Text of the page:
Researchers: Do you need assistance with data analytics? Looking for collaborators on your precision medicine project?
PMedIC was launched earlier this year to augment the research collaboration between OHSU and the U.S. Department of Energy’s Pacific Northwest National Laboratory in Richland, WA.
The OHSU-PNNL Precision Medicine Co-laboratory (PMedIC) is inviting the research community to a one-day data science retreat and brainstorming session in Hood River, OR, Thursday, Sept. 27.
The goal of the retreat is to bring scientists together who are developing novel analytics and tools and those who are working on precision medicine projects.
“At the retreat, you’ll be able to pitch your work, find collaborators and learn about the advanced analytical capabilities at PNNL,” said Mary Heinricher, Ph.D., associate dean for basic research, OHSU School of Medicine.
If you are interested in attending or want to learn more, please email Aditi Martin, associate director of strategic partnerships, OHSU School of Medicine. Please RSVP by Friday, Aug. 3.
Draft data science retreat agenda
9–9:30 a.m. Arrival, Registration and Refreshments
9:30–10 a.m. Overview and opportunity
10–11:10 a.m. Up to 12 five-minute flash talks – OHSU investigators
11:10–11:20 a.m. Break
11:20–12:30 p.m. Up to 12 five-minute flash talks – PNNL investigators
12:30–1 p.m. Working lunch: flashtalks, Q&A
1–2 p.m. Parallel work group discussions, including but not limited to,
Identify gaps and challenges
EM/imaging data group and Omics data group
2–2:30 p.m. Report out from working groups & Discussion
2:30–2:45 p.m. Break
2:45–4 p.m. Reform working groups – strategies for solutions
4–4:30 p.m. Report out from working groups, future directions
The morning sessions will provide an overview of PMedIC and known opportunities aligned with the NIH Strategic Plan for Data Science, which was just released.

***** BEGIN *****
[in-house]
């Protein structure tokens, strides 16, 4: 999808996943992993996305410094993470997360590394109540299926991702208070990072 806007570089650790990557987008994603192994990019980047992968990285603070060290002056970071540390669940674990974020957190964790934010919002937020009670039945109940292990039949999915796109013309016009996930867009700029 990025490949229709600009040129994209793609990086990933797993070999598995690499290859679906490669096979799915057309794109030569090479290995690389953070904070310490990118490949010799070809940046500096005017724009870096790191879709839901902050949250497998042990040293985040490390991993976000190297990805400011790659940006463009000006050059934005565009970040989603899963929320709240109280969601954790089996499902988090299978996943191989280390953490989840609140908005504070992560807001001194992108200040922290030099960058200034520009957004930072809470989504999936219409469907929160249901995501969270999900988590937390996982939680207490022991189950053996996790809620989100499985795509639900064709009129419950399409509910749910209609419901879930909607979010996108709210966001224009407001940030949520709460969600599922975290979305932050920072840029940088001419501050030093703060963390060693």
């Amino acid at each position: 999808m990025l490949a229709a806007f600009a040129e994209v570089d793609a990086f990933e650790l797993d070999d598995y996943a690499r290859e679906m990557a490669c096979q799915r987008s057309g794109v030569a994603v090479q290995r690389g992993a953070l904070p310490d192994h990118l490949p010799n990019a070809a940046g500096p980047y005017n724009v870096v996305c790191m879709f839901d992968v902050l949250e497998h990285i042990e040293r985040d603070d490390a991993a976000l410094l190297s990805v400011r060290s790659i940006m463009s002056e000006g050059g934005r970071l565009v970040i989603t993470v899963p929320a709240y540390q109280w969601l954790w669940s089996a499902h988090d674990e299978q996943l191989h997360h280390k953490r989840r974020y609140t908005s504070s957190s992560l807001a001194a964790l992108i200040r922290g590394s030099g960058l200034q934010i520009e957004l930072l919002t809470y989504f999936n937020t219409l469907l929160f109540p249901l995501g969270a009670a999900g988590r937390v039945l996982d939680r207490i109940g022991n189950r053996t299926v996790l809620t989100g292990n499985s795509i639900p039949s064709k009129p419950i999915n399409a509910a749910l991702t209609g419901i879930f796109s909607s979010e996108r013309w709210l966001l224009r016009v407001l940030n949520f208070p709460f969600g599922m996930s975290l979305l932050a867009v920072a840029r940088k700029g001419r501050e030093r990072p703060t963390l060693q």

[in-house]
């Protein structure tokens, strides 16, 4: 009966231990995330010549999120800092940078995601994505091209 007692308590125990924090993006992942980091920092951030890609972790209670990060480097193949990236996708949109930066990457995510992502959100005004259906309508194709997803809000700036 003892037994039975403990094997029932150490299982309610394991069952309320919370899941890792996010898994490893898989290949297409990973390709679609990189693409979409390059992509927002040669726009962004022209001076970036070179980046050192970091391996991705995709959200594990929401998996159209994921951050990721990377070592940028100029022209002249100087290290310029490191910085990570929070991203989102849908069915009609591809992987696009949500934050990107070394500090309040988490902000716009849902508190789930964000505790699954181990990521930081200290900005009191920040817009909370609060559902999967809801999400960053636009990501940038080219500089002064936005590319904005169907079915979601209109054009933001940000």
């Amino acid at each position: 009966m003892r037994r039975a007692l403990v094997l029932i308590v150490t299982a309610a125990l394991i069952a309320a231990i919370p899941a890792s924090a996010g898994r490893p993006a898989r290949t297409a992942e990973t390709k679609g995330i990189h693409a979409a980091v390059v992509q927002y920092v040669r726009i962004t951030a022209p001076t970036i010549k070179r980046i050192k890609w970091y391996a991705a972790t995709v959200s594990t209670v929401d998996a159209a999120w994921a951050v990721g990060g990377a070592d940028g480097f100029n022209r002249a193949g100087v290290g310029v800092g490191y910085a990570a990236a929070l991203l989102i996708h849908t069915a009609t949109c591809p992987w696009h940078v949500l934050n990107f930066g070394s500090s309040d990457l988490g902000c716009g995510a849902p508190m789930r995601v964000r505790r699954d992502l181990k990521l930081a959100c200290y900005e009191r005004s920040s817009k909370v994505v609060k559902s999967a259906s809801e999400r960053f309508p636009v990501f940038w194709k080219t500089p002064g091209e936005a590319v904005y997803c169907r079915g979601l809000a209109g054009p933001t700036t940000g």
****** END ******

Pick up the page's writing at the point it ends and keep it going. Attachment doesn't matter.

The afternoon session will be divided into parallel working groups focused topics such as but not limited to a) machine learning/deep learning applied to imaging data and b) pathway analysis and integration of ‘omics data.
The first afternoon session will focus on identifying challenges and knowledge gaps, followed by a whole group discussion. The second afternoon session will charge the participants with prioritizing no more than two challenges where the combined capabilities of OHSU and PNNL would provide a competitive advantage, and briefly outline, at a high level, approaches to address those challenges.
Update on PMedIC
PMedIC was launched earlier this year to augment the research collaboration between OHSU and the U.S. Department of Energy’s Pacific Northwest National Laboratory in Richland, Wash. PMedIC promotes the collaborative application of innovative analytical technologies in three pillars – data science, imaging and ‘omics analyses – to advance the science and practice of precision medicine.
“Each of the three pillars has formulated an initial leadership team, and there have been substantial early successes in obtaining external funding,” said Karin Rodland, Ph.D., PMedIC co-director, who is a laboratory fellow at PNNL and affiliate professor of cell, developmental and cancer biology, OHSU School of Medicine.
PMedIC’s strengths in imaging cover multiple scales, from near atomic resolution structural images (cryoEM), to 3D cellular and subcellular architecture (cyclic IF) to organ systems (CT and MRI).
With the funding of the Pacific Northwest Center for CryoEM, the electron microscopy teams at both OHSU and at PNNL have begun establishing the center and setting a vison for the future of cryoEM at OHSU.
Additional efforts to apply deep learning to the segmentation and quantification of CT images for the analysis of cachexia are in process.
PNNL and OHSU have collaborated in the application of advanced proteomic techniques to biomedical problems for several years.
To expand the scope of proteomic interactions, a workshop was held earlier this year where multiple members of the PNNL ‘omics team presented the latest innovations in mass spectrometry to OHSU faculty interested in ‘omics projects, with an emphasis on CEDAR scientists. OHSU ‘omics faculty attended and presented about OHSU capabilities.